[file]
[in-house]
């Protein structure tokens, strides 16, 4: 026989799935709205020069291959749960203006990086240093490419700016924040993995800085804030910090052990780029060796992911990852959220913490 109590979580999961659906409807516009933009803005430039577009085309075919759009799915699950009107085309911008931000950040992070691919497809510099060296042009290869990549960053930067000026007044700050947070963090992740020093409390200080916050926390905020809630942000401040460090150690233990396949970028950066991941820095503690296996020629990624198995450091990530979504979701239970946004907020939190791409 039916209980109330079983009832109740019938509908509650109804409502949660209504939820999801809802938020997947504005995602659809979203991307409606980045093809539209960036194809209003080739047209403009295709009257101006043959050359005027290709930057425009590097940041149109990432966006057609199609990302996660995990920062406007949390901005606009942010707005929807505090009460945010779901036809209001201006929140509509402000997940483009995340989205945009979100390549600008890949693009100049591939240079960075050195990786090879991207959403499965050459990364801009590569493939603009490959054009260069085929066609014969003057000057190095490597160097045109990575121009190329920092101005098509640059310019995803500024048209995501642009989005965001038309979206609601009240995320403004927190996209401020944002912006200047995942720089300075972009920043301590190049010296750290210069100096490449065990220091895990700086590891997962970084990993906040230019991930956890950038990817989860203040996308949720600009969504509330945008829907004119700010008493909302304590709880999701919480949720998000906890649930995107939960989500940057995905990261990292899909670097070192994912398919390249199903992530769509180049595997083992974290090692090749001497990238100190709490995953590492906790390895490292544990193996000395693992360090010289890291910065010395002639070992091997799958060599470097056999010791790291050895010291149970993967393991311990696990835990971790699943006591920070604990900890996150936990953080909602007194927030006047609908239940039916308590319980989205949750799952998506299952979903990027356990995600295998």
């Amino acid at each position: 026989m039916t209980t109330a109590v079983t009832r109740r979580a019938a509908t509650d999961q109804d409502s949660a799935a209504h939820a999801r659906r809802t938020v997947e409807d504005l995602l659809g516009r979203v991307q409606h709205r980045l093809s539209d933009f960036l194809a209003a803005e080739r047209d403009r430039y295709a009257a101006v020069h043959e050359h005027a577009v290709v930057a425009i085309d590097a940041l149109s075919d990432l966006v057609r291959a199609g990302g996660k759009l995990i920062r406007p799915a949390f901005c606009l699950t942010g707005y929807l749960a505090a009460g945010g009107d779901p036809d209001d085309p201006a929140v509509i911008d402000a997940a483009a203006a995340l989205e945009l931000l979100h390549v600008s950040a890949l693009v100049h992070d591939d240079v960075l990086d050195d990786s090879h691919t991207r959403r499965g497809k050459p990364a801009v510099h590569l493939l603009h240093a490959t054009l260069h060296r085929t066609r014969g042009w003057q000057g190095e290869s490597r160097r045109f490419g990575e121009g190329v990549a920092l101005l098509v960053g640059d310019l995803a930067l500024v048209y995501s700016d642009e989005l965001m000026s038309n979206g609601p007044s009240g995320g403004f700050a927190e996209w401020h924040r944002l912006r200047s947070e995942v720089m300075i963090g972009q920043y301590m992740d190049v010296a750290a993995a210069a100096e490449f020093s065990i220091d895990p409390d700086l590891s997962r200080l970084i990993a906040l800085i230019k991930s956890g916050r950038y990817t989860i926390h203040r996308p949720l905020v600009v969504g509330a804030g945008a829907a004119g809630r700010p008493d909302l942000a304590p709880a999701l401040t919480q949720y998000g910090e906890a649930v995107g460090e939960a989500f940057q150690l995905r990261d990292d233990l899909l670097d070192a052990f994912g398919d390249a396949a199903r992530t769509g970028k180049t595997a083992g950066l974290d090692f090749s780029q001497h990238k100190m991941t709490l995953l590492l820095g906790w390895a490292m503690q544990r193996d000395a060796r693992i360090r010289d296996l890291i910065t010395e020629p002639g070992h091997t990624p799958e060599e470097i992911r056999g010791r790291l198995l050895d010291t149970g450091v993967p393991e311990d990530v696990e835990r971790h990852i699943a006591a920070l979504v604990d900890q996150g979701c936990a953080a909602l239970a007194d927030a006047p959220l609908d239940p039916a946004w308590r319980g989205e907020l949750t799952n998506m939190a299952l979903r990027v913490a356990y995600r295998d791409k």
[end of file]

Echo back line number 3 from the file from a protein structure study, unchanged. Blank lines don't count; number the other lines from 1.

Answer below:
């Amino acid at each position: 026989m039916t209980t109330a109590v079983t009832r109740r979580a019938a509908t509650d999961q109804d409502s949660a799935a209504h939820a999801r659906r809802t938020v997947e409807d504005l995602l659809g516009r979203v991307q409606h709205r980045l093809s539209d933009f960036l194809a209003a803005e080739r047209d403009r430039y295709a009257a101006v020069h043959e050359h005027a577009v290709v930057a425009i085309d590097a940041l149109s075919d990432l966006v057609r291959a199609g990302g996660k759009l995990i920062r406007p799915a949390f901005c606009l699950t942010g707005y929807l749960a505090a009460g945010g009107d779901p036809d209001d085309p201006a929140v509509i911008d402000a997940a483009a203006a995340l989205e945009l931000l979100h390549v600008s950040a890949l693009v100049h992070d591939d240079v960075l990086d050195d990786s090879h691919t991207r959403r499965g497809k050459p990364a801009v510099h590569l493939l603009h240093a490959t054009l260069h060296r085929t066609r014969g042009w003057q000057g190095e290869s490597r160097r045109f490419g990575e121009g190329v990549a920092l101005l098509v960053g640059d310019l995803a930067l500024v048209y995501s700016d642009e989005l965001m000026s038309n979206g609601p007044s009240g995320g403004f700050a927190e996209w401020h924040r944002l912006r200047s947070e995942v720089m300075i963090g972009q920043y301590m992740d190049v010296a750290a993995a210069a100096e490449f020093s065990i220091d895990p409390d700086l590891s997962r200080l970084i990993a906040l800085i230019k991930s956890g916050r950038y990817t989860i926390h203040r996308p949720l905020v600009v969504g509330a804030g945008a829907a004119g809630r700010p008493d909302l942000a304590p709880a999701l401040t919480q949720y998000g910090e906890a649930v995107g460090e939960a989500f940057q150690l995905r990261d990292d233990l899909l670097d070192a052990f994912g398919d390249a396949a199903r992530t769509g970028k180049t595997a083992g950066l974290d090692f090749s780029q001497h990238k100190m991941t709490l995953l590492l820095g906790w390895a490292m503690q544990r193996d000395a060796r693992i360090r010289d296996l890291i910065t010395e020629p002639g070992h091997t990624p799958e060599e470097i992911r056999g010791r790291l198995l050895d010291t149970g450091v993967p393991e311990d990530v696990e835990r971790h990852i699943a006591a920070l979504v604990d900890q996150g979701c936990a953080a909602l239970a007194d927030a006047p959220l609908d239940p039916a946004w308590r319980g989205e907020l949750t799952n998506m939190a299952l979903r990027v913490a356990y995600r295998d791409k």